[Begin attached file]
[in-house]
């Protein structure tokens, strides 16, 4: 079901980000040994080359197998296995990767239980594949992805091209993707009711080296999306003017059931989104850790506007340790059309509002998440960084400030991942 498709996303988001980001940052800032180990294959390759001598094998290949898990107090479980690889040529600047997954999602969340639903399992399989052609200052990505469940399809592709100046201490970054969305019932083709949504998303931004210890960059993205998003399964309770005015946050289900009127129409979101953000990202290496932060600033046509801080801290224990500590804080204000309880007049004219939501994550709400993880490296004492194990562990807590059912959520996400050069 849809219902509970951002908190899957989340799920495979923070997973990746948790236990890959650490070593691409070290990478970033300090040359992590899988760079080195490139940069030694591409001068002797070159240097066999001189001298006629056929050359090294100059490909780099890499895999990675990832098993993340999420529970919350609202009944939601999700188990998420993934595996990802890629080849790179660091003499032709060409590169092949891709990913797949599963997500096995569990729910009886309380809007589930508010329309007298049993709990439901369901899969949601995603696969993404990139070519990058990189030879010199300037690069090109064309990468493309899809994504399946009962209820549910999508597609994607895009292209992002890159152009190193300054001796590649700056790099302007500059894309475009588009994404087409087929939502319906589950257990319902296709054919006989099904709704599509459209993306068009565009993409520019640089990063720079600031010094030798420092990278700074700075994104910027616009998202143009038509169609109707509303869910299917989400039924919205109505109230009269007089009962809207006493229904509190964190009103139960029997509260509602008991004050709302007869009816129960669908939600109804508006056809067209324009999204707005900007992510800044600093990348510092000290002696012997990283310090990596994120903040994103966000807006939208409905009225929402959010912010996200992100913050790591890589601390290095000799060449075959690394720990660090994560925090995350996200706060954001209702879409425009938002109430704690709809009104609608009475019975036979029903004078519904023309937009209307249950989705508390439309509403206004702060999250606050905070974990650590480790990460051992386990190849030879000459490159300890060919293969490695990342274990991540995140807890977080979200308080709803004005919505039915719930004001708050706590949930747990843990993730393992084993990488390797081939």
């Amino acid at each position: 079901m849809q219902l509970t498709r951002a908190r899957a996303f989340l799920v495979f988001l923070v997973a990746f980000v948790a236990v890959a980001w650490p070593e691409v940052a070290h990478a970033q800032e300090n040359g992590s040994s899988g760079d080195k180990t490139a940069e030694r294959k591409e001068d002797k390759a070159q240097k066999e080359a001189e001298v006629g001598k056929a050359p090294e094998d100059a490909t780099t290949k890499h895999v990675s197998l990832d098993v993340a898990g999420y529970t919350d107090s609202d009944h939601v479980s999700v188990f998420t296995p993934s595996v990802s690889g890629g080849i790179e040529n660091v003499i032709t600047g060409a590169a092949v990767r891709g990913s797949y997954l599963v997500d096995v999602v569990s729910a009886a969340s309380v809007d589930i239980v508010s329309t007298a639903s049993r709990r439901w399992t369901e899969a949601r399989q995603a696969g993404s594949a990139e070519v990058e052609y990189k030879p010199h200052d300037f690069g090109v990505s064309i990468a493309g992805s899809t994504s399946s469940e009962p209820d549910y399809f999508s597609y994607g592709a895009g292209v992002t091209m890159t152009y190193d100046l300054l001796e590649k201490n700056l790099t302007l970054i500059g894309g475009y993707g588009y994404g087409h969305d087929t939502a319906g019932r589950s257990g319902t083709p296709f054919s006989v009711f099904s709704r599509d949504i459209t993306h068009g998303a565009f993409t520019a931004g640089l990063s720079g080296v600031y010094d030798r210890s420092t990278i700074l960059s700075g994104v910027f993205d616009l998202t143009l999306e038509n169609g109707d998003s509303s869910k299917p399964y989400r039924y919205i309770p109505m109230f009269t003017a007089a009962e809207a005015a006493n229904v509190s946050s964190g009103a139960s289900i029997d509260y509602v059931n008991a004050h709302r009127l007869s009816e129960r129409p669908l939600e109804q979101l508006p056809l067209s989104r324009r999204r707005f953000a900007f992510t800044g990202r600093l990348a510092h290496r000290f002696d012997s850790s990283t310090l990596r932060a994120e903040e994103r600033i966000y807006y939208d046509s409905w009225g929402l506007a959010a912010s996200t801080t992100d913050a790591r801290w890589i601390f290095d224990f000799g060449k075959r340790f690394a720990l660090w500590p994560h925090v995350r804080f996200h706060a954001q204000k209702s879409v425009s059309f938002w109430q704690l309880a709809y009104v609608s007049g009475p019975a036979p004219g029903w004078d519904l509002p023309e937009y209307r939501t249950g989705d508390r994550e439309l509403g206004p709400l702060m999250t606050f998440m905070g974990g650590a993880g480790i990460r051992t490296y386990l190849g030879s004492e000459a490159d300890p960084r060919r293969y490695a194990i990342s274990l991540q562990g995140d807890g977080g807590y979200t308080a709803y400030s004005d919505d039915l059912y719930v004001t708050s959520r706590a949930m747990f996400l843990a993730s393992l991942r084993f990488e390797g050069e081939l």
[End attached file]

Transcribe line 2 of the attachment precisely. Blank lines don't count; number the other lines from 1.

């Protein structure tokens, strides 16, 4: 079901980000040994080359197998296995990767239980594949992805091209993707009711080296999306003017059931989104850790506007340790059309509002998440960084400030991942 498709996303988001980001940052800032180990294959390759001598094998290949898990107090479980690889040529600047997954999602969340639903399992399989052609200052990505469940399809592709100046201490970054969305019932083709949504998303931004210890960059993205998003399964309770005015946050289900009127129409979101953000990202290496932060600033046509801080801290224990500590804080204000309880007049004219939501994550709400993880490296004492194990562990807590059912959520996400050069 849809219902509970951002908190899957989340799920495979923070997973990746948790236990890959650490070593691409070290990478970033300090040359992590899988760079080195490139940069030694591409001068002797070159240097066999001189001298006629056929050359090294100059490909780099890499895999990675990832098993993340999420529970919350609202009944939601999700188990998420993934595996990802890629080849790179660091003499032709060409590169092949891709990913797949599963997500096995569990729910009886309380809007589930508010329309007298049993709990439901369901899969949601995603696969993404990139070519990058990189030879010199300037690069090109064309990468493309899809994504399946009962209820549910999508597609994607895009292209992002890159152009190193300054001796590649700056790099302007500059894309475009588009994404087409087929939502319906589950257990319902296709054919006989099904709704599509459209993306068009565009993409520019640089990063720079600031010094030798420092990278700074700075994104910027616009998202143009038509169609109707509303869910299917989400039924919205109505109230009269007089009962809207006493229904509190964190009103139960029997509260509602008991004050709302007869009816129960669908939600109804508006056809067209324009999204707005900007992510800044600093990348510092000290002696012997990283310090990596994120903040994103966000807006939208409905009225929402959010912010996200992100913050790591890589601390290095000799060449075959690394720990660090994560925090995350996200706060954001209702879409425009938002109430704690709809009104609608009475019975036979029903004078519904023309937009209307249950989705508390439309509403206004702060999250606050905070974990650590480790990460051992386990190849030879000459490159300890060919293969490695990342274990991540995140807890977080979200308080709803004005919505039915719930004001708050706590949930747990843990993730393992084993990488390797081939």